Mexico hopes to reduce corn imports 30%-40% by 2024, official says

FILE PHOTO: Corn cobs are pictured during the Corn and Milpa Fair in the Zocalo square as Mexicans celebrate National Day of Maize, in Mexico City, Mexico September 29, 2022. REUTERS/Henry Romero

MEXICO CITY (Reuters) - Mexico will not be able to completely replace all the corn it imports by 2024, Deputy Agriculture Minister Victor Suarez said on Wednesday, but it hopes to reduce its purchases between 30% and 40%.

Latin America’s second-largest economy is already self-sufficient in production of white corn, but is highly dependent on imports of yellow corn, which it largely purchases for use as livestock feed.

Suarez said Mexico is progressing “significantly” in its bid to substitute grain imports, which come almost entirely from the United States.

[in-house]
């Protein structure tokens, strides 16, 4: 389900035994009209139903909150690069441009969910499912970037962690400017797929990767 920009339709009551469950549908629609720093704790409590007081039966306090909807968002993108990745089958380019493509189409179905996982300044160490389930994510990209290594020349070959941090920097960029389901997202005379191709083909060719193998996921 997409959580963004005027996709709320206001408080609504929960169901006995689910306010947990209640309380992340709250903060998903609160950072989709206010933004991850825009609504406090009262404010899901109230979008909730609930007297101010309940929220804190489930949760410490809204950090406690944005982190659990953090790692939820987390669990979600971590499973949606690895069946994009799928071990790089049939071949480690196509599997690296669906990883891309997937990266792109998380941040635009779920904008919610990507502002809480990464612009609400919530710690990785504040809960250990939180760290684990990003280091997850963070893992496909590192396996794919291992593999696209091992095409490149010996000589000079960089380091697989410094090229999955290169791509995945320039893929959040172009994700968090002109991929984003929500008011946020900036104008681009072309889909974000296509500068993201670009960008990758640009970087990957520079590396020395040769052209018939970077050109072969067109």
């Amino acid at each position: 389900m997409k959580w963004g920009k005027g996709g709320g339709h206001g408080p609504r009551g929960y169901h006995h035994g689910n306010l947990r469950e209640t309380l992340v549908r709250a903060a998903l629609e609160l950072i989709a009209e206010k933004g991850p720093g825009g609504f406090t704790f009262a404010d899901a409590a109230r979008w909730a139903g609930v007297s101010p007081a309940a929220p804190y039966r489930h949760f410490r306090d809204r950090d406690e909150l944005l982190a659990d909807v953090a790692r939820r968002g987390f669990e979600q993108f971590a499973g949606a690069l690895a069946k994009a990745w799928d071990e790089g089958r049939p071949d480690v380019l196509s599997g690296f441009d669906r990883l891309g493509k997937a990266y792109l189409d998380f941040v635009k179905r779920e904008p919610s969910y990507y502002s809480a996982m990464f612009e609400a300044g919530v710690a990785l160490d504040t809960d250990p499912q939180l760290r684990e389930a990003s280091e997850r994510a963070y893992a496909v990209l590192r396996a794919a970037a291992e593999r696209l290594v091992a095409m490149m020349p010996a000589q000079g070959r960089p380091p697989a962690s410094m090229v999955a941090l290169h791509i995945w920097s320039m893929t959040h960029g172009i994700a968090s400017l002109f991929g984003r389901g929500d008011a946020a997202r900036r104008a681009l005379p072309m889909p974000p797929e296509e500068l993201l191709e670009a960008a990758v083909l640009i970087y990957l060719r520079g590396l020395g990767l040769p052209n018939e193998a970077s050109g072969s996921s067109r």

“We are not going to be able to produce another 16 million tonnes of corn, which is currently imported for the livestock sector,” Suarez said in a news conference.

Suarez said Mexico’s next government also would have to deal with the issue and that it will need to “continue the strategy of saving small growers and food self-sufficiency.”

Mexican President Andres Manuel Lopez Obrador’s term is set to end in October 2024.

Reporting by Adriana Barrera; Writing by Kylie Madry; Editing by Isabel Woodford and Paul Simao